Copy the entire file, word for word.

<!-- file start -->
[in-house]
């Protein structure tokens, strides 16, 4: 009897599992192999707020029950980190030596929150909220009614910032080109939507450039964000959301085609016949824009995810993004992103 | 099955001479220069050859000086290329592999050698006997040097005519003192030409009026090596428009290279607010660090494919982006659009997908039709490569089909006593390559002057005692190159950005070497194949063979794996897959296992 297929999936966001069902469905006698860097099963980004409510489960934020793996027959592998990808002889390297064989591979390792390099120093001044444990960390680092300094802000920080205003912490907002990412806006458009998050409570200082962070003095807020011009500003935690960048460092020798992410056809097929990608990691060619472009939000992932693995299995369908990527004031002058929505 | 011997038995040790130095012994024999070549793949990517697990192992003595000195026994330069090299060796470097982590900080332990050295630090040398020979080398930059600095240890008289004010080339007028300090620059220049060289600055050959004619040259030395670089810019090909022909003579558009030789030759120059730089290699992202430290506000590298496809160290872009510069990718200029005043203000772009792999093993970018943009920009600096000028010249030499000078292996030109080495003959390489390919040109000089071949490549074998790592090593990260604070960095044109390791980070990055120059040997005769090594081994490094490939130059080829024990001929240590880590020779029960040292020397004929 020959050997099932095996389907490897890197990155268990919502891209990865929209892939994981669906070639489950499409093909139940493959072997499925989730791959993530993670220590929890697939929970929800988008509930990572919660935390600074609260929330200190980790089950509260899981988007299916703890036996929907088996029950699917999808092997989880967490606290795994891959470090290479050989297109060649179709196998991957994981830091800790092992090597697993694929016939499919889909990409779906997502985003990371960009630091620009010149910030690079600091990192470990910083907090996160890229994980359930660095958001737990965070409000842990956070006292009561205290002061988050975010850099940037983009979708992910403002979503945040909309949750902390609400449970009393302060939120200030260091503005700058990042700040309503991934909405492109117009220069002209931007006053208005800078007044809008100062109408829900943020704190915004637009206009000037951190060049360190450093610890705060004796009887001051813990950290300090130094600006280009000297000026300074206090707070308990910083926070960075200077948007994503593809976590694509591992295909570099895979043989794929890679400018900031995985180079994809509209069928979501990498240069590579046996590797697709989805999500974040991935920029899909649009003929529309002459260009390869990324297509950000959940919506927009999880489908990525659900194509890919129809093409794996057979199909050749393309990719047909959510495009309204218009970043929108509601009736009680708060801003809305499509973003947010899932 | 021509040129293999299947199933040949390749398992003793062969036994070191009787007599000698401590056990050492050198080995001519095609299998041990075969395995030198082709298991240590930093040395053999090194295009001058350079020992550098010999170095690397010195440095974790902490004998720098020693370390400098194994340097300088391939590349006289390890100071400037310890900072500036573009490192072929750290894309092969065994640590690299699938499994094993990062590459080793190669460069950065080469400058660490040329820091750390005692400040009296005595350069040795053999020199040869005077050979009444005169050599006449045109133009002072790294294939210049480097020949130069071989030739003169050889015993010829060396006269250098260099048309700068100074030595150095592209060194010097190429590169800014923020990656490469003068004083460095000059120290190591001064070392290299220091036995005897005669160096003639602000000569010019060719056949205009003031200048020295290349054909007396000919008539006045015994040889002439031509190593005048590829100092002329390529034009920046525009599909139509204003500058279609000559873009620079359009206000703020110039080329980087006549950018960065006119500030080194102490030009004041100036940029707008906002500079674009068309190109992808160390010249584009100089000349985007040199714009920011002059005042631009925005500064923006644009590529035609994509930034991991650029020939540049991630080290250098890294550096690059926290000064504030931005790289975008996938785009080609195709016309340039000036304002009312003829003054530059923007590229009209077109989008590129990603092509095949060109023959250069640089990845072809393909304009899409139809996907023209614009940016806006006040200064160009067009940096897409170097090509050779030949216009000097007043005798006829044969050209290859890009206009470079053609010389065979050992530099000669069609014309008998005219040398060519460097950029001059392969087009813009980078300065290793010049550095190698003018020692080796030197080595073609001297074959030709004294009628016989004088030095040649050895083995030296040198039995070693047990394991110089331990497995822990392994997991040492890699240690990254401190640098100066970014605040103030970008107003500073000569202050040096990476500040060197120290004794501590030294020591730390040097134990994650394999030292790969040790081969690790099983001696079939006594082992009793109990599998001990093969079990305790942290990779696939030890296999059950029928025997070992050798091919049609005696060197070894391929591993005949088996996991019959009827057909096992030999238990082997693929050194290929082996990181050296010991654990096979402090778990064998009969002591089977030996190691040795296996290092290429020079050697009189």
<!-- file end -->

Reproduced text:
[in-house]
């Protein structure tokens, strides 16, 4: 009897599992192999707020029950980190030596929150909220009614910032080109939507450039964000959301085609016949824009995810993004992103 | 099955001479220069050859000086290329592999050698006997040097005519003192030409009026090596428009290279607010660090494919982006659009997908039709490569089909006593390559002057005692190159950005070497194949063979794996897959296992 297929999936966001069902469905006698860097099963980004409510489960934020793996027959592998990808002889390297064989591979390792390099120093001044444990960390680092300094802000920080205003912490907002990412806006458009998050409570200082962070003095807020011009500003935690960048460092020798992410056809097929990608990691060619472009939000992932693995299995369908990527004031002058929505 | 011997038995040790130095012994024999070549793949990517697990192992003595000195026994330069090299060796470097982590900080332990050295630090040398020979080398930059600095240890008289004010080339007028300090620059220049060289600055050959004619040259030395670089810019090909022909003579558009030789030759120059730089290699992202430290506000590298496809160290872009510069990718200029005043203000772009792999093993970018943009920009600096000028010249030499000078292996030109080495003959390489390919040109000089071949490549074998790592090593990260604070960095044109390791980070990055120059040997005769090594081994490094490939130059080829024990001929240590880590020779029960040292020397004929 020959050997099932095996389907490897890197990155268990919502891209990865929209892939994981669906070639489950499409093909139940493959072997499925989730791959993530993670220590929890697939929970929800988008509930990572919660935390600074609260929330200190980790089950509260899981988007299916703890036996929907088996029950699917999808092997989880967490606290795994891959470090290479050989297109060649179709196998991957994981830091800790092992090597697993694929016939499919889909990409779906997502985003990371960009630091620009010149910030690079600091990192470990910083907090996160890229994980359930660095958001737990965070409000842990956070006292009561205290002061988050975010850099940037983009979708992910403002979503945040909309949750902390609400449970009393302060939120200030260091503005700058990042700040309503991934909405492109117009220069002209931007006053208005800078007044809008100062109408829900943020704190915004637009206009000037951190060049360190450093610890705060004796009887001051813990950290300090130094600006280009000297000026300074206090707070308990910083926070960075200077948007994503593809976590694509591992295909570099895979043989794929890679400018900031995985180079994809509209069928979501990498240069590579046996590797697709989805999500974040991935920029899909649009003929529309002459260009390869990324297509950000959940919506927009999880489908990525659900194509890919129809093409794996057979199909050749393309990719047909959510495009309204218009970043929108509601009736009680708060801003809305499509973003947010899932 | 021509040129293999299947199933040949390749398992003793062969036994070191009787007599000698401590056990050492050198080995001519095609299998041990075969395995030198082709298991240590930093040395053999090194295009001058350079020992550098010999170095690397010195440095974790902490004998720098020693370390400098194994340097300088391939590349006289390890100071400037310890900072500036573009490192072929750290894309092969065994640590690299699938499994094993990062590459080793190669460069950065080469400058660490040329820091750390005692400040009296005595350069040795053999020199040869005077050979009444005169050599006449045109133009002072790294294939210049480097020949130069071989030739003169050889015993010829060396006269250098260099048309700068100074030595150095592209060194010097190429590169800014923020990656490469003068004083460095000059120290190591001064070392290299220091036995005897005669160096003639602000000569010019060719056949205009003031200048020295290349054909007396000919008539006045015994040889002439031509190593005048590829100092002329390529034009920046525009599909139509204003500058279609000559873009620079359009206000703020110039080329980087006549950018960065006119500030080194102490030009004041100036940029707008906002500079674009068309190109992808160390010249584009100089000349985007040199714009920011002059005042631009925005500064923006644009590529035609994509930034991991650029020939540049991630080290250098890294550096690059926290000064504030931005790289975008996938785009080609195709016309340039000036304002009312003829003054530059923007590229009209077109989008590129990603092509095949060109023959250069640089990845072809393909304009899409139809996907023209614009940016806006006040200064160009067009940096897409170097090509050779030949216009000097007043005798006829044969050209290859890009206009470079053609010389065979050992530099000669069609014309008998005219040398060519460097950029001059392969087009813009980078300065290793010049550095190698003018020692080796030197080595073609001297074959030709004294009628016989004088030095040649050895083995030296040198039995070693047990394991110089331990497995822990392994997991040492890699240690990254401190640098100066970014605040103030970008107003500073000569202050040096990476500040060197120290004794501590030294020591730390040097134990994650394999030292790969040790081969690790099983001696079939006594082992009793109990599998001990093969079990305790942290990779696939030890296999059950029928025997070992050798091919049609005696060197070894391929591993005949088996996991019959009827057909096992030999238990082997693929050194290929082996990181050296010991654990096979402090778990064998009969002591089977030996190691040795296996290092290429020079050697009189």